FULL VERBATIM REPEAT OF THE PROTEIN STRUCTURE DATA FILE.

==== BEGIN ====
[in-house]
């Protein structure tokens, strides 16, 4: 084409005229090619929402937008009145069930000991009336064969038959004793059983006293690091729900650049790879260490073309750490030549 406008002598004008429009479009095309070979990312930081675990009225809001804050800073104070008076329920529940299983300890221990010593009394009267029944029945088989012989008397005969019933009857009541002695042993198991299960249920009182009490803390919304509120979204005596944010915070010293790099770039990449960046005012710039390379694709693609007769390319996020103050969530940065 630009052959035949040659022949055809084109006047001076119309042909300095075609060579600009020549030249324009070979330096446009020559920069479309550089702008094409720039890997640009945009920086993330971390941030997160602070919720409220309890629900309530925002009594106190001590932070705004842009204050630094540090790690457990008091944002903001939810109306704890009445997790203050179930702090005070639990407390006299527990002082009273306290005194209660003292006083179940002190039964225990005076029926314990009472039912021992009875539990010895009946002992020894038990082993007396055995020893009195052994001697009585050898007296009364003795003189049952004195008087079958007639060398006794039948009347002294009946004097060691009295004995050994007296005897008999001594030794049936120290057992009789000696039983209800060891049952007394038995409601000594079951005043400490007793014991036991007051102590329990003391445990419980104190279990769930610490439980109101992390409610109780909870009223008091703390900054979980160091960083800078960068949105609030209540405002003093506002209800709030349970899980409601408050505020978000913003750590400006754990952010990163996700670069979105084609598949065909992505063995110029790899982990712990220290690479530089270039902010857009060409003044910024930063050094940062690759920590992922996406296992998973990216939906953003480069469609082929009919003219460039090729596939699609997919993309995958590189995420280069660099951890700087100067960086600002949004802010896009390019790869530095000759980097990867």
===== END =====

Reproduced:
[in-house]
């Protein structure tokens, strides 16, 4: 084409005229090619929402937008009145069930000991009336064969038959004793059983006293690091729900650049790879260490073309750490030549 406008002598004008429009479009095309070979990312930081675990009225809001804050800073104070008076329920529940299983300890221990010593009394009267029944029945088989012989008397005969019933009857009541002695042993198991299960249920009182009490803390919304509120979204005596944010915070010293790099770039990449960046005012710039390379694709693609007769390319996020103050969530940065 630009052959035949040659022949055809084109006047001076119309042909300095075609060579600009020549030249324009070979330096446009020559920069479309550089702008094409720039890997640009945009920086993330971390941030997160602070919720409220309890629900309530925002009594106190001590932070705004842009204050630094540090790690457990008091944002903001939810109306704890009445997790203050179930702090005070639990407390006299527990002082009273306290005194209660003292006083179940002190039964225990005076029926314990009472039912021992009875539990010895009946002992020894038990082993007396055995020893009195052994001697009585050898007296009364003795003189049952004195008087079958007639060398006794039948009347002294009946004097060691009295004995050994007296005897008999001594030794049936120290057992009789000696039983209800060891049952007394038995409601000594079951005043400490007793014991036991007051102590329990003391445990419980104190279990769930610490439980109101992390409610109780909870009223008091703390900054979980160091960083800078960068949105609030209540405002003093506002209800709030349970899980409601408050505020978000913003750590400006754990952010990163996700670069979105084609598949065909992505063995110029790899982990712990220290690479530089270039902010857009060409003044910024930063050094940062690759920590992922996406296992998973990216939906953003480069469609082929009919003219460039090729596939699609997919993309995958590189995420280069660099951890700087100067960086600002949004802010896009390019790869530095000759980097990867």